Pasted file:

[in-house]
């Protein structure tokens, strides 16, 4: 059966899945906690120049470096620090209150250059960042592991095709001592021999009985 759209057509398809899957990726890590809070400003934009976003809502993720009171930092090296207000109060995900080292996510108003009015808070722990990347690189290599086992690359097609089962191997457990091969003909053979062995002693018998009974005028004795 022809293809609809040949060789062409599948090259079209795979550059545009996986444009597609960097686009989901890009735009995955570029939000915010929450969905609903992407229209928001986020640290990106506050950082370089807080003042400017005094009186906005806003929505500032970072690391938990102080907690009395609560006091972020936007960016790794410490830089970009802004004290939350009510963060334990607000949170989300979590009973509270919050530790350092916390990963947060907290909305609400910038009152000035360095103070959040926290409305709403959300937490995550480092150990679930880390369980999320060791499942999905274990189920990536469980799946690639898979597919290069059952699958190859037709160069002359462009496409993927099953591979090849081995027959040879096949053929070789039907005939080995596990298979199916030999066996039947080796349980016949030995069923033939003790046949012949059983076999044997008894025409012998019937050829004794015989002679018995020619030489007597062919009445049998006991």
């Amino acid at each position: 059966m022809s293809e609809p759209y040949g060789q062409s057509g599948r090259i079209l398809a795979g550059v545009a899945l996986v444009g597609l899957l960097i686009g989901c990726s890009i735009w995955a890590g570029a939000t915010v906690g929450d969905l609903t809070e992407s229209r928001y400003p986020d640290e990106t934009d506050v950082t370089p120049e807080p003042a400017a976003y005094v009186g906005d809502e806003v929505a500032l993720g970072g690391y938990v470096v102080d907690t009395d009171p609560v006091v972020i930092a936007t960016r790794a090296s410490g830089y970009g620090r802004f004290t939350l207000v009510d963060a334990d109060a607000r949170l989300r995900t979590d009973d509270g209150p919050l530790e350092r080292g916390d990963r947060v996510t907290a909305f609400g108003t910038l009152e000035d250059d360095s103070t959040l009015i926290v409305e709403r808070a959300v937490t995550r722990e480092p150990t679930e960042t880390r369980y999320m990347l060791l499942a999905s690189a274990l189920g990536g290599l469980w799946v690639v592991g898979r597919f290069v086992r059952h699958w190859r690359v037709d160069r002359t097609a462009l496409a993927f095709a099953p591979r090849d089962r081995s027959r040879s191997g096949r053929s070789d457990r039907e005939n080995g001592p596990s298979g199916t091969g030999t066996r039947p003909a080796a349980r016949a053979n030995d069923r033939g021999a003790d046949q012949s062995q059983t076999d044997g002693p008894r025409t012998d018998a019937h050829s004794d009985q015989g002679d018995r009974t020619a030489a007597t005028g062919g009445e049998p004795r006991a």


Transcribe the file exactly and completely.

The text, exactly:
[in-house]
């Protein structure tokens, strides 16, 4: 059966899945906690120049470096620090209150250059960042592991095709001592021999009985 759209057509398809899957990726890590809070400003934009976003809502993720009171930092090296207000109060995900080292996510108003009015808070722990990347690189290599086992690359097609089962191997457990091969003909053979062995002693018998009974005028004795 022809293809609809040949060789062409599948090259079209795979550059545009996986444009597609960097686009989901890009735009995955570029939000915010929450969905609903992407229209928001986020640290990106506050950082370089807080003042400017005094009186906005806003929505500032970072690391938990102080907690009395609560006091972020936007960016790794410490830089970009802004004290939350009510963060334990607000949170989300979590009973509270919050530790350092916390990963947060907290909305609400910038009152000035360095103070959040926290409305709403959300937490995550480092150990679930880390369980999320060791499942999905274990189920990536469980799946690639898979597919290069059952699958190859037709160069002359462009496409993927099953591979090849081995027959040879096949053929070789039907005939080995596990298979199916030999066996039947080796349980016949030995069923033939003790046949012949059983076999044997008894025409012998019937050829004794015989002679018995020619030489007597062919009445049998006991």
């Amino acid at each position: 059966m022809s293809e609809p759209y040949g060789q062409s057509g599948r090259i079209l398809a795979g550059v545009a899945l996986v444009g597609l899957l960097i686009g989901c990726s890009i735009w995955a890590g570029a939000t915010v906690g929450d969905l609903t809070e992407s229209r928001y400003p986020d640290e990106t934009d506050v950082t370089p120049e807080p003042a400017a976003y005094v009186g906005d809502e806003v929505a500032l993720g970072g690391y938990v470096v102080d907690t009395d009171p609560v006091v972020i930092a936007t960016r790794a090296s410490g830089y970009g620090r802004f004290t939350l207000v009510d963060a334990d109060a607000r949170l989300r995900t979590d009973d509270g209150p919050l530790e350092r080292g916390d990963r947060v996510t907290a909305f609400g108003t910038l009152e000035d250059d360095s103070t959040l009015i926290v409305e709403r808070a959300v937490t995550r722990e480092p150990t679930e960042t880390r369980y999320m990347l060791l499942a999905s690189a274990l189920g990536g290599l469980w799946v690639v592991g898979r597919f290069v086992r059952h699958w190859r690359v037709d160069r002359t097609a462009l496409a993927f095709a099953p591979r090849d089962r081995s027959r040879s191997g096949r053929s070789d457990r039907e005939n080995g001592p596990s298979g199916t091969g030999t066996r039947p003909a080796a349980r016949a053979n030995d069923r033939g021999a003790d046949q012949s062995q059983t076999d044997g002693p008894r025409t012998d018998a019937h050829s004794d009985q015989g002679d018995r009974t020619a030489a007597t005028g062919g009445e049998p004795r006991a």